Shared recipes for dandelion jam, cider beans and another for rhubarb pie

  • By Sue Ade
  • Tuesday, June 28, 2016 5:18pm
  • LifeFood

It’s been several years since I first introduced you to Joan E. Aller’s “Cider Beans, Wild Greens, and Dandelion Jelly: Recipes from Southern Appalachia.” Since acquiring the book in 2010, I’ve kept the warmly written book nearby, not only because Aller’s recipes are good and her writings touching, but because I also just like looking at the book and its stunning images, by photographer Ben Fink. Finding the book in its customary place, like favorite photographs in their frames, or passed down heirloom knick-knacks on the shelf, is comforting to me and part of what contributes to making my house a home.

Few of us have never picked dandelion flowers for our mothers or received them as gifts from our children. For some they are merely the yellow flowery part of dandelion root leaves, a weed to be banished from our lawns and gardens, and for others, the edible makings for jam, salad and even wine. Loving the time-honored, down-home culinary traditions of the Appalachian people, Aller offers recipes for Dandelion Jelly, with a tip for collecting the flowers you may not have fully appreciated before, “If you can’t collect enough dandelion blossoms at one time, you can freeze what you collect until you have enough.”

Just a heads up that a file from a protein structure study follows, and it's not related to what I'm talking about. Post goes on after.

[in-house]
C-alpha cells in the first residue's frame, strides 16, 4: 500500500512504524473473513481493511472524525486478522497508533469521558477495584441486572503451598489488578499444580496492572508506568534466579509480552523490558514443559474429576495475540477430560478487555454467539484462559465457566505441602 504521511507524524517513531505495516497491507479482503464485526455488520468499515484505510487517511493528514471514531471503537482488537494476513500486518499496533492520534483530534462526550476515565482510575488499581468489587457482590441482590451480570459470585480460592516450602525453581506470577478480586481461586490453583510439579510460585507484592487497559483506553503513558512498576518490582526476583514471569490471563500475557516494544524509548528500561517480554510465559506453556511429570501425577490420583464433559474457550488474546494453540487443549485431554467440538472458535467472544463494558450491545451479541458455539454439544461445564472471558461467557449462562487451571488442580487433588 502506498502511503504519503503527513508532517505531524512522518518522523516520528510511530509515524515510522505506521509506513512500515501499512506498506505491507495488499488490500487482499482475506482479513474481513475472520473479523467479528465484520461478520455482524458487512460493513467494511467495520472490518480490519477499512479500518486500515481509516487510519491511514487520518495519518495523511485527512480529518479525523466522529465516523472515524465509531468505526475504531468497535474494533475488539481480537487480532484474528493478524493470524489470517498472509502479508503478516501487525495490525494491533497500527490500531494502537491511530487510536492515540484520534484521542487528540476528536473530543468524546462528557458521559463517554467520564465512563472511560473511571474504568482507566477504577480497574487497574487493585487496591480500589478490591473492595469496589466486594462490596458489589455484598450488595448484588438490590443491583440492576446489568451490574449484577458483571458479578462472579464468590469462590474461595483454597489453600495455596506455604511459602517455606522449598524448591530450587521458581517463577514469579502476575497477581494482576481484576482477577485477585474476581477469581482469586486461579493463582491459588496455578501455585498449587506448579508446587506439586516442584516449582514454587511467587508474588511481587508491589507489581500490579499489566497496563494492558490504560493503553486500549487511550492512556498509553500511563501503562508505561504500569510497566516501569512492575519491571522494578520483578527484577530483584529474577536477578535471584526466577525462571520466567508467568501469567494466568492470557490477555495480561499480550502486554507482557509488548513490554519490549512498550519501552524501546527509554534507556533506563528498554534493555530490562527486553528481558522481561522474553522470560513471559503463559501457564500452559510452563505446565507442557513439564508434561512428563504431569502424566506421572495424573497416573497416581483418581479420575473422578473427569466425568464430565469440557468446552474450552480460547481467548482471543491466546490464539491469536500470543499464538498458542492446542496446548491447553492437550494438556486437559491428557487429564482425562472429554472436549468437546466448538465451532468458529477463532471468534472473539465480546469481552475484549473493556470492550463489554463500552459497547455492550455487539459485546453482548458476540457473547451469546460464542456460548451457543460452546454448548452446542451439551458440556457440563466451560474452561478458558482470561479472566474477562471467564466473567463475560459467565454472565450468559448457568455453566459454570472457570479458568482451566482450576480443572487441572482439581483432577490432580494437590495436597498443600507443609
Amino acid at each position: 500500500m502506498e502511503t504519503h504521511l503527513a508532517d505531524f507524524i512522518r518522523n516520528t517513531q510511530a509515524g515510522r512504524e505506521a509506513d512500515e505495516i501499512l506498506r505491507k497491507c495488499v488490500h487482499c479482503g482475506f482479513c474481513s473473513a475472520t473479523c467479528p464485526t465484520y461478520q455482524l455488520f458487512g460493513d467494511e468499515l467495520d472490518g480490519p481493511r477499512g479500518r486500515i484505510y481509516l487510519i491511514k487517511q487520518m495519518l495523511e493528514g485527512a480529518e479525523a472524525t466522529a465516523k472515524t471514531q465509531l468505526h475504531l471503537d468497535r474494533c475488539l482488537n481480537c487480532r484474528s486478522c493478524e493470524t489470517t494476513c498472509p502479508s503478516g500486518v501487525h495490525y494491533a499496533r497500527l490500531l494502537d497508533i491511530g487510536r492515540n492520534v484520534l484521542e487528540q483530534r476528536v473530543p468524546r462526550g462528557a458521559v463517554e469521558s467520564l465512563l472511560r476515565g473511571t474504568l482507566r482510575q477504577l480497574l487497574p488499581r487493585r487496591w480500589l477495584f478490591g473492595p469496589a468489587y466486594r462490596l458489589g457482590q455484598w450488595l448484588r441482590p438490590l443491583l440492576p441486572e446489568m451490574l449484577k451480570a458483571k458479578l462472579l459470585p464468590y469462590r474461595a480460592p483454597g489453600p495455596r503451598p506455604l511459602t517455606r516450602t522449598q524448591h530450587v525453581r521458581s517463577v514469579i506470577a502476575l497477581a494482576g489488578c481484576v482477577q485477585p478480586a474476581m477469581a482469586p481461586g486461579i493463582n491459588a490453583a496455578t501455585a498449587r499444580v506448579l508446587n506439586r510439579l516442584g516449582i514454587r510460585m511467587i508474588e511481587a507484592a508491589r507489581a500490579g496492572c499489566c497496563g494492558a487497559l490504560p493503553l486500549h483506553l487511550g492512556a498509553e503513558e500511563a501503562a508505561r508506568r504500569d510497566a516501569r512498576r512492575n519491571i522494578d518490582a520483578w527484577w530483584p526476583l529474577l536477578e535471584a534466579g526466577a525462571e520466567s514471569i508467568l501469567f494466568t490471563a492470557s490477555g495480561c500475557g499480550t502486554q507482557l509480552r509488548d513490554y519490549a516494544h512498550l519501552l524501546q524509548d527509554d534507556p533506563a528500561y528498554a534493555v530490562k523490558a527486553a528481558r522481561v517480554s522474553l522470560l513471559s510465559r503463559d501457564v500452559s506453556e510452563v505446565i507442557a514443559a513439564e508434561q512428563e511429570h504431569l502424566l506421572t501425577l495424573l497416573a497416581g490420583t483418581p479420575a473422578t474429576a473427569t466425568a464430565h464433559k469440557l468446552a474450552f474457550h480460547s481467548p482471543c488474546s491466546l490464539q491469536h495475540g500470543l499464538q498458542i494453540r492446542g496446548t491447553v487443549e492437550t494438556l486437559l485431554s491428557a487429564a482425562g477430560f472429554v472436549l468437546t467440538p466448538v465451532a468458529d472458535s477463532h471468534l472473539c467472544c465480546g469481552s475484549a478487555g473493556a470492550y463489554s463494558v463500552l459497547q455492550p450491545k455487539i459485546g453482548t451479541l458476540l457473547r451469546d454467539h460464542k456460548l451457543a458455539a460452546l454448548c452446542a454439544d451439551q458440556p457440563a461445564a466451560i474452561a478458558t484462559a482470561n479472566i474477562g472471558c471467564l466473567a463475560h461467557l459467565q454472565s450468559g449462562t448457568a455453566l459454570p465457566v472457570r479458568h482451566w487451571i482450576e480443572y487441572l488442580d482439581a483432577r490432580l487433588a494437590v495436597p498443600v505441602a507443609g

In addition to the recipe for Dandelion Jelly, you might also enjoy the one for Appalachian Cider Beans. Made with sorghum syrup and apple cider, Aller recounts first tasting the “ol’ mountain” recipe in the “local gas station,” a place where “home cookin’” is often found.

And, while we are relishing the deliciousness of vintage recipes, good cook and baker Sally Oelrich, a reader of this column in Kenai, Alaska’s Peninsula Clarion, shares with us her favorite recipe for Rhubarb Cream Pie, “an old recipe, probably 1950-1960’s, from a Betty Crocker cookbook.”

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